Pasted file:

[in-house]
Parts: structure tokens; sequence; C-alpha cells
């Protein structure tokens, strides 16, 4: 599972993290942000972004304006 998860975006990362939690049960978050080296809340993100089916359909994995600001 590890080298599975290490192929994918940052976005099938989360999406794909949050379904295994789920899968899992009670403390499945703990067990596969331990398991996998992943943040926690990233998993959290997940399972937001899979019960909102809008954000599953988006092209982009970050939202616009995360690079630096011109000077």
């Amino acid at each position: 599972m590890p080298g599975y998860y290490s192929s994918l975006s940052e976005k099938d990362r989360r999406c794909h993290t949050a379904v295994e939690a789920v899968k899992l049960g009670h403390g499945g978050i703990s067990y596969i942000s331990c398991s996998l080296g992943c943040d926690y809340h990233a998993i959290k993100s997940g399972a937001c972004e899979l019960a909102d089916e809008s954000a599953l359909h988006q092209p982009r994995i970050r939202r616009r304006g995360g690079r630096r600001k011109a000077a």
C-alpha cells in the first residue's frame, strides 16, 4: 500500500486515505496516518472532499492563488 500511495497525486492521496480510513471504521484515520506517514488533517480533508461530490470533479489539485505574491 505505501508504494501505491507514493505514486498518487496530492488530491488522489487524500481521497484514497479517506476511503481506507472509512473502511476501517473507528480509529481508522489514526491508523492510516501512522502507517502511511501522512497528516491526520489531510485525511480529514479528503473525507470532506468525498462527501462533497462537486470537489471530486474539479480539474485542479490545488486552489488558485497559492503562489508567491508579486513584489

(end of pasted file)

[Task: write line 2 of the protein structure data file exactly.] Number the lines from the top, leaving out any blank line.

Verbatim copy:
Parts: structure tokens; sequence; C-alpha cells